By Niraj Warikoo, Detroit Free Press, August 8, 2020
For more than 45 years, Dignity Detroit has been a haven for LGBTQ Catholics looking to practice their faith in a respectful space for those with different sexual orientations.
The group held Masses in Detroit with the help of several Catholic priests, including even some bishops who would preside over their services, first held at Most Holy Trinity Church in Detroit and later at Scared Heart Chapel at Marygrove College.
But this year, the Catholic Archdiocese of Detroit kicked them out, saying they are now forbidden from gathering at churches and having priests perform Mass for them. In addition, the Archdiocese also has kicked out another LGBTQ Catholic group, Fortunate Families Detroit. Both groups and clergy received letters earlier this year from Auxiliary Bishop Gerard Battersby warning them they are no longer welcome in the Archdiocese because they advocate policies that he said clash with church doctrine on sexuality.
“…a Mass for Dignity Detroit members — one which rejects Church teaching on human sexuality — is not possible in any parish church, chapel, or diocesan facility, and is indeed forbidden everywhere in the Archdiocese of Detroit,” Bishop Battersby wrote in a March 9 letter to all priests in the Archdiocese. “Refrain from offering Mass anywhere in the Archdiocese of Detroit for Dignity Detroit, lest we confuse the faithful by seeming to endorse an alternative and contradictory path to sanctity.”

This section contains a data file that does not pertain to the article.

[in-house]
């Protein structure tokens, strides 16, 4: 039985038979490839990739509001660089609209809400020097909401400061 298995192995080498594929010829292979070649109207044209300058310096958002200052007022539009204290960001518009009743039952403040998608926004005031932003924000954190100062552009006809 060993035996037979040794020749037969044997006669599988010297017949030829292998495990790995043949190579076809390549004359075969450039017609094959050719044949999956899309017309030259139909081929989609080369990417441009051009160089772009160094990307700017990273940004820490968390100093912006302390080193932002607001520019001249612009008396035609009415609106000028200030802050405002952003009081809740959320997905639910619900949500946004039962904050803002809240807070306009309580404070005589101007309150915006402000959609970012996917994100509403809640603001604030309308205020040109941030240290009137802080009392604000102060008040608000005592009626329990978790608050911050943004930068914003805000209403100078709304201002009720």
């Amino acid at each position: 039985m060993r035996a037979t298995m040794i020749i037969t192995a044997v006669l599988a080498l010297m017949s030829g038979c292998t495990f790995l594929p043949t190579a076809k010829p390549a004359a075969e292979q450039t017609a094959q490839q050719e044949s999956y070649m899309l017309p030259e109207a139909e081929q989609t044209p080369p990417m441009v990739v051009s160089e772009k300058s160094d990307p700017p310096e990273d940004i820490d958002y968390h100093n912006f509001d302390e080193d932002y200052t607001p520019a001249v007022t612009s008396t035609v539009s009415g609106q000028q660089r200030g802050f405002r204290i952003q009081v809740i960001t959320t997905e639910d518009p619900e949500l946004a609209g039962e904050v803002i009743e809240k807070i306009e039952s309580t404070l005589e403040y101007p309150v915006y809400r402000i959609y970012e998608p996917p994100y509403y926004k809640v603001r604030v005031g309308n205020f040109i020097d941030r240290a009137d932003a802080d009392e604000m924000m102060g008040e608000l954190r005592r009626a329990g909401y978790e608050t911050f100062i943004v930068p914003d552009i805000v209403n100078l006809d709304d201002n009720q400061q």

The expulsion of the groups is part of a broader push by the Archdiocese to make sure that Catholic groups are in alignment with its teachings. In another case, the Archdiocese of Detroit fired in June a music director at an Auburn Hills church who is a lesbian and had married another woman. Conservative Catholics have been pushing the Archdiocese for years to distance themselves from LGBTQ organizations. In August 2019, Archbishop Allen Vigneron, who leads the Archdiocese, released a note titled “Imitating Christ’s Charity and Chastity” that urged those with same-sex attractions to live a chaste life.
Leaders of the two groups, while shocked and hurt by their removals, say they are going to continue with their mission.
Dignity Detroit held last month its first in-person prayer service with Communion since the coronavirus pandemic at the chapel at what used to be Marygrove College. And Fortunate Families is holding online meetings while it plans its future.